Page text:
When it comes to differences, our opinions alone aren’t enough to make an effective comparison. So, we also considered user experience from sites like Reddit and other consumer reports.
1. Dry Performance
Braking with both tires yielded fantastic results. Because of their softer compounds, these tires were specialized for wet and snow driving.
Overall, I didn’t seem to have any problems with CrossClimate 2.
Handling was also great, but the CrossClimate SUV lagged behind slightly in cornering.
2. Wet Performance
For wet performance, we focused mainly on traction and aquaplaning resistance—and both the CrossClimate 2 and SUV were superb. You won’t notice the difference, as both tires did exceptionally well. So it’s safe to say it’s a tie on this one.
3. Snow Performance
Both tires lived up to their 3PMSF ratings as they performed excellently on snow. From light and deep snow to ice traction, there were no issues. That said, I think the Crossclimate 2 did slightly better on ice.
Since these tires are touring tires, comfort was our main concern. And we weren’t disappointed. The ride quality was smooth throughout, and the noise was barely noticeable, so expect a velvety ride all throughout.
For warranty, the CrossClimate SUV has two options depending on your vehicle’s speed rating.
- 50,000 Miles (H- & V-Speed Rated)
- 40,000 Miles (W- & Y-Speed Rated)
In comparison, the CrossClimate trumps both warranties with a 60,000-mile support for all types of vehicles.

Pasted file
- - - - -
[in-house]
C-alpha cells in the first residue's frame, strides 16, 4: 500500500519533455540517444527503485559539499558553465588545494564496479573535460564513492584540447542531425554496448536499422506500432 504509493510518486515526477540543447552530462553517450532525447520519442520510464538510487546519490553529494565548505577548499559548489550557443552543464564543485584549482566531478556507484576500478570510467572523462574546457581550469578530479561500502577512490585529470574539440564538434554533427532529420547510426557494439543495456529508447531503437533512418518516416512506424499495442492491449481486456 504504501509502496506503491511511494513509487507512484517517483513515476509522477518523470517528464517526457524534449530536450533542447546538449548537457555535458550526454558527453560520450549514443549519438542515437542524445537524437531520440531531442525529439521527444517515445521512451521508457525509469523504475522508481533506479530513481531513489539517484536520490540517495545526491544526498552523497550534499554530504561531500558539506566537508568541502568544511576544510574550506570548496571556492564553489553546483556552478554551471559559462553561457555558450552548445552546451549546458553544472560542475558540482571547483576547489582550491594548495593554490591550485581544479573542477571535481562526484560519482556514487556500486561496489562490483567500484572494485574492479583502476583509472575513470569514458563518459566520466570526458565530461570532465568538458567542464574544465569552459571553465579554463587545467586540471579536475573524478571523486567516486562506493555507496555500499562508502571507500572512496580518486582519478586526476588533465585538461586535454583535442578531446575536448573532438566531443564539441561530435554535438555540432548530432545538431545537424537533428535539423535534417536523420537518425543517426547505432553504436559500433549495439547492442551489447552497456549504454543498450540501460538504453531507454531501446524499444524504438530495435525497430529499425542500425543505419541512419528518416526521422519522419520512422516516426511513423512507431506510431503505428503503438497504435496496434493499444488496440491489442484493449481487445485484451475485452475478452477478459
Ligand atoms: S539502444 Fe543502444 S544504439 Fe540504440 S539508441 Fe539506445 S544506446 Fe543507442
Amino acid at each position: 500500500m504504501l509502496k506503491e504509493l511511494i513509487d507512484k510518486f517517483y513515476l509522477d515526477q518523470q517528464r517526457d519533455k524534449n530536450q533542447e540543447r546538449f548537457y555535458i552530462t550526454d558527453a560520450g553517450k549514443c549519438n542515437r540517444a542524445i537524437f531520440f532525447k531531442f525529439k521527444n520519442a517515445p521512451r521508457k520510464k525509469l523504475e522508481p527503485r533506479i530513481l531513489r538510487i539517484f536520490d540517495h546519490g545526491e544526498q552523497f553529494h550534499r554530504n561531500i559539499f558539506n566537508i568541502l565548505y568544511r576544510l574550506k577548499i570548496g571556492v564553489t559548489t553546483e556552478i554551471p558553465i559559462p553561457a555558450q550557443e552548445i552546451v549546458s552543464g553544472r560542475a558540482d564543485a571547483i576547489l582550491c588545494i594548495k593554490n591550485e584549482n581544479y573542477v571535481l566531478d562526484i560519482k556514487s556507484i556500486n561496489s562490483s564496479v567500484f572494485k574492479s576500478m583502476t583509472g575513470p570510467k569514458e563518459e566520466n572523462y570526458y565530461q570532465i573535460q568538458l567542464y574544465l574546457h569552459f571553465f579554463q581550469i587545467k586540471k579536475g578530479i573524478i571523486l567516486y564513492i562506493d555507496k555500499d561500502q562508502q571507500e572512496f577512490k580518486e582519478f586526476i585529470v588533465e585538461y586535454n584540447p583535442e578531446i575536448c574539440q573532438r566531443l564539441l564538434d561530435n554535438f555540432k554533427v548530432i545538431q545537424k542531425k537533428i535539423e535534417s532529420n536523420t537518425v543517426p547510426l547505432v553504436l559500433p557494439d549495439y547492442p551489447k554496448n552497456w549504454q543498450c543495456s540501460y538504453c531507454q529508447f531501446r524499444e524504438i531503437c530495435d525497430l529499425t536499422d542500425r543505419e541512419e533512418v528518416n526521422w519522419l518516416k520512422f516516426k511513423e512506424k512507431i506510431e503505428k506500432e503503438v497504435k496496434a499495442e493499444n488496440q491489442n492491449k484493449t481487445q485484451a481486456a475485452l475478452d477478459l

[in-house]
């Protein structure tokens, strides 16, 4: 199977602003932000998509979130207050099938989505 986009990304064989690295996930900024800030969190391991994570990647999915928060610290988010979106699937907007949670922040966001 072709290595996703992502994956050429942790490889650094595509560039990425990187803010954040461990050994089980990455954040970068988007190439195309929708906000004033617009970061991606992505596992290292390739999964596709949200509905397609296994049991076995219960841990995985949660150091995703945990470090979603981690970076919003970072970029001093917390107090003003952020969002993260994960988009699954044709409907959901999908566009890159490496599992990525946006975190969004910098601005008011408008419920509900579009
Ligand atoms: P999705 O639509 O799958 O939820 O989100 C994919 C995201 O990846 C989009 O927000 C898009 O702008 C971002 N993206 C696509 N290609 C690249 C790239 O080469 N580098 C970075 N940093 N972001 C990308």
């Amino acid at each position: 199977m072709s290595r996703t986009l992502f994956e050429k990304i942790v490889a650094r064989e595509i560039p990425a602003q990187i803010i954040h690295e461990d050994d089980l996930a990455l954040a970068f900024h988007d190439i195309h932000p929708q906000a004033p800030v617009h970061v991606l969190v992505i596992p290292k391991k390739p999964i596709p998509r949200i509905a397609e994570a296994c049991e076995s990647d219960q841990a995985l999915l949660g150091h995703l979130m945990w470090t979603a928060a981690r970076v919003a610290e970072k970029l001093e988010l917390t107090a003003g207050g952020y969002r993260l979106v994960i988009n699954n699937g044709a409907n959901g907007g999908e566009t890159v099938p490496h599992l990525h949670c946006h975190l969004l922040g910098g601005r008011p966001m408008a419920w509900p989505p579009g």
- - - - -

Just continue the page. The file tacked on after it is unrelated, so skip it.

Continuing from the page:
Price is very subjective when comparing tires, since different sizes come with different costs. So, we’ll give out a range for all tire sizes.
The CrossClimate SUV costs around £126.54 to £263.86 ($152.35 to $319.03), while the CrossClimate 2 retails for £91.19 to £290.23 ($110.26 to $350.92).
The disparity in price means the CrossClimate 2 is more affordable. Regardless, as premium tires go, they both have very steep price points.
Pros and Cons
- 3PMSF rating
- Excellent dry and wet performance
- Extensive tire compatibility
- More tire sizes available
- Better warranty
- 3PMSF rating
- Excellent dry and wet performance
- Lower mileage warranty
- Worse cornering
- Only limited to SUVs and 4x4s
Frequently Asked Questions
Are Michelin CrossClimate 2 tires good for SUVs?
Yes. The Crossclimate 2 is made for SUVs and is excellent if you want a well-rounded option for driving on dry and wet surfaces.
Is the Michelin CrossClimate 2 noisy?
No. It runs pretty quietly on highways and city roads. Customer feedback is generally positive, with an excellent score on average regarding noise.
Did Michelin discontinue the Defender?
No, the Defender line from Michelin is still alive and kicking. In fact, it features one of Michelin’s latest innovations, the Defender2.
Read more related comparisons:
Is there a CrossClimate 2 SUV?
Yes. But similar to the CrossClimate SUV, it’s also only available in Europe. It has improved wet and snow traction and features Michelin’s MaxTouch technology.
How do I improve fuel efficiency with my tires?
One of the best ways to improve your fuel economy is to properly inflate your tires. Touring tires are also excellent in conserving gas, especially those with low rolling resistance.
We’ve reached the end of our Michelin CrossClimate SUV vs CrossClimate 2 comparison. Through rigorous testing and research, we found that these tires performed similarly, except when it came to cornering.
However, the main differences between these two products were tire sizes, compatibility, and prices. The CrossClimate 2 had a much wider tire selection when compared to the CrossClimate SUV, as it can also fit passenger vehicles.
Moreover, the CrossClimate SUV is only available in Europe, so finding it in the US can be challenging. While both tires are excellent all-season touring options, we’ll still go with the CrossClimate 2.
Until next time!